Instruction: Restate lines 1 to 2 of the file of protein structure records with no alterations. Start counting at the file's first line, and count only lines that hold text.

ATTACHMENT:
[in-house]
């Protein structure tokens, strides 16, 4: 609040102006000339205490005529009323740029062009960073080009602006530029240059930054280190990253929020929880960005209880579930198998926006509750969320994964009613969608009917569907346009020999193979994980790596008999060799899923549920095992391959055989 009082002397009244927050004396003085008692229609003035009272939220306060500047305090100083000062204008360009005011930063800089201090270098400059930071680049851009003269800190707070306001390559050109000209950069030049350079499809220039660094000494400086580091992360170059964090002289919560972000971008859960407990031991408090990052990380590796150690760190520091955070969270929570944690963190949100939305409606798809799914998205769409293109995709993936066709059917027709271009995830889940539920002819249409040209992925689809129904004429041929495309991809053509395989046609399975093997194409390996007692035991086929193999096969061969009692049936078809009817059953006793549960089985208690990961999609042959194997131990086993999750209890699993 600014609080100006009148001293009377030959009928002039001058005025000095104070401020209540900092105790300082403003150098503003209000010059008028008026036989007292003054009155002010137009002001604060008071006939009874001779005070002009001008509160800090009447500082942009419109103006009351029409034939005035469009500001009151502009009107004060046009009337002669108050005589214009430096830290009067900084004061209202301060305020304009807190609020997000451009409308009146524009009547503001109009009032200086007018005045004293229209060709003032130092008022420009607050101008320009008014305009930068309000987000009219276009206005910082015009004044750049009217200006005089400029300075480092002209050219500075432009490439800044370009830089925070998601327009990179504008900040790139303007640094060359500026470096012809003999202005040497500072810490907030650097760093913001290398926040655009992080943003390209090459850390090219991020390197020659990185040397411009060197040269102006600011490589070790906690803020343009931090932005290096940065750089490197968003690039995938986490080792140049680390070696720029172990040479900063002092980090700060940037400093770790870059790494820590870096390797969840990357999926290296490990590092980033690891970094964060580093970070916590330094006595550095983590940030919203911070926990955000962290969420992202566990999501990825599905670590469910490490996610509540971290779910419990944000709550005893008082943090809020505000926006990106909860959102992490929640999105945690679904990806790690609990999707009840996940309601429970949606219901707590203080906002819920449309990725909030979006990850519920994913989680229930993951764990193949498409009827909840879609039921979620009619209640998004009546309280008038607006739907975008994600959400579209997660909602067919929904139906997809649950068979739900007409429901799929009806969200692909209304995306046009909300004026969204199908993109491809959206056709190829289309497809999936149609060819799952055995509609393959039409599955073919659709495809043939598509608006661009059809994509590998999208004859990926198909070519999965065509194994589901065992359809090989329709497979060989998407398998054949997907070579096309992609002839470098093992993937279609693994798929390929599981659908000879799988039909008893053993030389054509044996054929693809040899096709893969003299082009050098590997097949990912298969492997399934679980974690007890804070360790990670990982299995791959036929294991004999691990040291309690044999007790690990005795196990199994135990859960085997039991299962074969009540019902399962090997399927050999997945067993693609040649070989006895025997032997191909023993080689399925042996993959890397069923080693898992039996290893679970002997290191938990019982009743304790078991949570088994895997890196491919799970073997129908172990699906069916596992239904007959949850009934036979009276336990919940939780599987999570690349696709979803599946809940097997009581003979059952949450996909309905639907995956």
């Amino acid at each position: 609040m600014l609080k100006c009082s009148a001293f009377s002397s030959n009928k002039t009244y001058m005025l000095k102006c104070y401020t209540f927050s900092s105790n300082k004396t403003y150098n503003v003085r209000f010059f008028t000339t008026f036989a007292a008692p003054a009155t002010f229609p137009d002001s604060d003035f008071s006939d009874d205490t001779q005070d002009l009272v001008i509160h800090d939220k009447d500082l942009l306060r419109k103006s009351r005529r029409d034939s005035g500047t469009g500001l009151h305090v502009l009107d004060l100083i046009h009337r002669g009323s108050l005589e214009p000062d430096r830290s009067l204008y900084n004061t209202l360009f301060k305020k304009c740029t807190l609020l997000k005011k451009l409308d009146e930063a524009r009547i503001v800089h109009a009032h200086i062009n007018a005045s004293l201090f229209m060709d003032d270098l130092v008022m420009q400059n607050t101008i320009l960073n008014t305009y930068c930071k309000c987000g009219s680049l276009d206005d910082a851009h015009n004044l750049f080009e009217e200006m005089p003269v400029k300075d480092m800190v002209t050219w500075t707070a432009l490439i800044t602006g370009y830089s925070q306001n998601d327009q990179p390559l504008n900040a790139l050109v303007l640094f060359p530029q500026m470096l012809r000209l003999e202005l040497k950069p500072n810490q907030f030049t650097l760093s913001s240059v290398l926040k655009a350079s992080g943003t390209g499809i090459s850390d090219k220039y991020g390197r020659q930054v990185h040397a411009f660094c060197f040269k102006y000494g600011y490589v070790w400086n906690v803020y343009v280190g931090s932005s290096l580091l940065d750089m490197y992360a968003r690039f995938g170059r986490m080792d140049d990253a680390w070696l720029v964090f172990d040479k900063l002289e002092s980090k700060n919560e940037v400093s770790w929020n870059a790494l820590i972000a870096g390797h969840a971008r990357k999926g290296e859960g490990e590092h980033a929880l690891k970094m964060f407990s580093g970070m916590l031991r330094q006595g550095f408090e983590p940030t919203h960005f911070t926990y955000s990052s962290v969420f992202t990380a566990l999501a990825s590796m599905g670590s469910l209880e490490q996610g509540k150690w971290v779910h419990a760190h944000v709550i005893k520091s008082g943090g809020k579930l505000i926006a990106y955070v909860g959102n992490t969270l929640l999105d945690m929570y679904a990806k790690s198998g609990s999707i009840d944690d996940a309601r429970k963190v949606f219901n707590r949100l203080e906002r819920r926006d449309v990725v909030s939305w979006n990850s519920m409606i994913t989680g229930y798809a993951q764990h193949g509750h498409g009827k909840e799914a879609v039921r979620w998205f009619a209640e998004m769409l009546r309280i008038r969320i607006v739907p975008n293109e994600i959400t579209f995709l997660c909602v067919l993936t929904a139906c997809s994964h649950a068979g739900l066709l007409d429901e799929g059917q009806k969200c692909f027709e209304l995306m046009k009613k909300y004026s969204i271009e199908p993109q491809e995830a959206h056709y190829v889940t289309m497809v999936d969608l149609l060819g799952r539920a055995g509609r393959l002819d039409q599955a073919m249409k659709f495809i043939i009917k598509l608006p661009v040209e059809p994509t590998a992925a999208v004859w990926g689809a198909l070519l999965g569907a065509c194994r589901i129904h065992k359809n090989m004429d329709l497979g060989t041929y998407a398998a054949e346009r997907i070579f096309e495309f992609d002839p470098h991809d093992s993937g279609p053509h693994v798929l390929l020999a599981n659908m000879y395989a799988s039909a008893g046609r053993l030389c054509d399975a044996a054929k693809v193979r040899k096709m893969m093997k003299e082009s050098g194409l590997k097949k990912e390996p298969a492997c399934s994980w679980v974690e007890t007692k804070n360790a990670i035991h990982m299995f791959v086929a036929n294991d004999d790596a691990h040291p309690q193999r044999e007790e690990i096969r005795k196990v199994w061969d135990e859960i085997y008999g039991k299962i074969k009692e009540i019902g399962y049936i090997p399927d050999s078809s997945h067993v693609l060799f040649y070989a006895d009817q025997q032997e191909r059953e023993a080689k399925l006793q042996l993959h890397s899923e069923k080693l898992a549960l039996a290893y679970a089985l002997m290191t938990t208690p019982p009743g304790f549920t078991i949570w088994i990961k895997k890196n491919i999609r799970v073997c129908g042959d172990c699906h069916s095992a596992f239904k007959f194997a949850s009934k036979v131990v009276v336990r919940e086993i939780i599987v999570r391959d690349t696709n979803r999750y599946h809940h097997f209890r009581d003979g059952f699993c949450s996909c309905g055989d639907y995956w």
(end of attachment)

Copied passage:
[in-house]
């Protein structure tokens, strides 16, 4: 609040102006000339205490005529009323740029062009960073080009602006530029240059930054280190990253929020929880960005209880579930198998926006509750969320994964009613969608009917569907346009020999193979994980790596008999060799899923549920095992391959055989 009082002397009244927050004396003085008692229609003035009272939220306060500047305090100083000062204008360009005011930063800089201090270098400059930071680049851009003269800190707070306001390559050109000209950069030049350079499809220039660094000494400086580091992360170059964090002289919560972000971008859960407990031991408090990052990380590796150690760190520091955070969270929570944690963190949100939305409606798809799914998205769409293109995709993936066709059917027709271009995830889940539920002819249409040209992925689809129904004429041929495309991809053509395989046609399975093997194409390996007692035991086929193999096969061969009692049936078809009817059953006793549960089985208690990961999609042959194997131990086993999750209890699993 600014609080100006009148001293009377030959009928002039001058005025000095104070401020209540900092105790300082403003150098503003209000010059008028008026036989007292003054009155002010137009002001604060008071006939009874001779005070002009001008509160800090009447500082942009419109103006009351029409034939005035469009500001009151502009009107004060046009009337002669108050005589214009430096830290009067900084004061209202301060305020304009807190609020997000451009409308009146524009009547503001109009009032200086007018005045004293229209060709003032130092008022420009607050101008320009008014305009930068309000987000009219276009206005910082015009004044750049009217200006005089400029300075480092002209050219500075432009490439800044370009830089925070998601327009990179504008900040790139303007640094060359500026470096012809003999202005040497500072810490907030650097760093913001290398926040655009992080943003390209090459850390090219991020390197020659990185040397411009060197040269102006600011490589070790906690803020343009931090932005290096940065750089490197968003690039995938986490080792140049680390070696720029172990040479900063002092980090700060940037400093770790870059790494820590870096390797969840990357999926290296490990590092980033690891970094964060580093970070916590330094006595550095983590940030919203911070926990955000962290969420992202566990999501990825599905670590469910490490996610509540971290779910419990944000709550005893008082943090809020505000926006990106909860959102992490929640999105945690679904990806790690609990999707009840996940309601429970949606219901707590203080906002819920449309990725909030979006990850519920994913989680229930993951764990193949498409009827909840879609039921979620009619209640998004009546309280008038607006739907975008994600959400579209997660909602067919929904139906997809649950068979739900007409429901799929009806969200692909209304995306046009909300004026969204199908993109491809959206056709190829289309497809999936149609060819799952055995509609393959039409599955073919659709495809043939598509608006661009059809994509590998999208004859990926198909070519999965065509194994589901065992359809090989329709497979060989998407398998054949997907070579096309992609002839470098093992993937279609693994798929390929599981659908000879799988039909008893053993030389054509044996054929693809040899096709893969003299082009050098590997097949990912298969492997399934679980974690007890804070360790990670990982299995791959036929294991004999691990040291309690044999007790690990005795196990199994135990859960085997039991299962074969009540019902399962090997399927050999997945067993693609040649070989006895025997032997191909023993080689399925042996993959890397069923080693898992039996290893679970002997290191938990019982009743304790078991949570088994895997890196491919799970073997129908172990699906069916596992239904007959949850009934036979009276336990919940939780599987999570690349696709979803599946809940097997009581003979059952949450996909309905639907995956």